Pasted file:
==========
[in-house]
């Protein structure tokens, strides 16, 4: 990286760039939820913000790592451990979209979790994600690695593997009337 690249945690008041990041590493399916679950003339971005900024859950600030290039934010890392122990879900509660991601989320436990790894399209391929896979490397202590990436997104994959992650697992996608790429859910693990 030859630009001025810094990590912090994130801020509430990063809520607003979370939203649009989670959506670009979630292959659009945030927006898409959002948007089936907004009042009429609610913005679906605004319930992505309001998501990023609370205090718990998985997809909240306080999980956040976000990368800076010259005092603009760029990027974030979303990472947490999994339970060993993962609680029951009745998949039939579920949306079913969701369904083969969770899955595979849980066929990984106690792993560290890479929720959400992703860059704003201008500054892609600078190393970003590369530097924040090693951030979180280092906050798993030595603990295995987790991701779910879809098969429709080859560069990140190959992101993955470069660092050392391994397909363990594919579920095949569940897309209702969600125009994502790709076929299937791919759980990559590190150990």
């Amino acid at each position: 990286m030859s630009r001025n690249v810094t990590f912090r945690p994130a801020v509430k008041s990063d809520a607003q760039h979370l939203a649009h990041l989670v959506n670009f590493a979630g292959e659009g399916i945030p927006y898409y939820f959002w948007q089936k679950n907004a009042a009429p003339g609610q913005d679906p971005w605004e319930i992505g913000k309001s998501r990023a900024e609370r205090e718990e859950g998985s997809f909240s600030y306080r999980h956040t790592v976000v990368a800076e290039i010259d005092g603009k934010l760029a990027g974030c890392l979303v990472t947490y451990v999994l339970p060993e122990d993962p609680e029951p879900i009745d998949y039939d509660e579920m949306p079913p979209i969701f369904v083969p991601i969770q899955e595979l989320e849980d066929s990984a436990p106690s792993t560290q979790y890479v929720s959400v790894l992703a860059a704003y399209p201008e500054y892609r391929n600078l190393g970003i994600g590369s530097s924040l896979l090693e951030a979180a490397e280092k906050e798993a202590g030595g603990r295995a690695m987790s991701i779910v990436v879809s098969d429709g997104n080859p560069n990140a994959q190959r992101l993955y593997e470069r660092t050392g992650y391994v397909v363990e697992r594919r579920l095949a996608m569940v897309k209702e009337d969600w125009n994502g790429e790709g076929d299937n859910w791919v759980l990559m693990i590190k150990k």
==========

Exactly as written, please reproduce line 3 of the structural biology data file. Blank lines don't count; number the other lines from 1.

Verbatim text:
């Amino acid at each position: 990286m030859s630009r001025n690249v810094t990590f912090r945690p994130a801020v509430k008041s990063d809520a607003q760039h979370l939203a649009h990041l989670v959506n670009f590493a979630g292959e659009g399916i945030p927006y898409y939820f959002w948007q089936k679950n907004a009042a009429p003339g609610q913005d679906p971005w605004e319930i992505g913000k309001s998501r990023a900024e609370r205090e718990e859950g998985s997809f909240s600030y306080r999980h956040t790592v976000v990368a800076e290039i010259d005092g603009k934010l760029a990027g974030c890392l979303v990472t947490y451990v999994l339970p060993e122990d993962p609680e029951p879900i009745d998949y039939d509660e579920m949306p079913p979209i969701f369904v083969p991601i969770q899955e595979l989320e849980d066929s990984a436990p106690s792993t560290q979790y890479v929720s959400v790894l992703a860059a704003y399209p201008e500054y892609r391929n600078l190393g970003i994600g590369s530097s924040l896979l090693e951030a979180a490397e280092k906050e798993a202590g030595g603990r295995a690695m987790s991701i779910v990436v879809s098969d429709g997104n080859p560069n990140a994959q190959r992101l993955y593997e470069r660092t050392g992650y391994v397909v363990e697992r594919r579920l095949a996608m569940v897309k209702e009337d969600w125009n994502g790429e790709g076929d299937n859910w791919v759980l990559m693990i590190k150990k």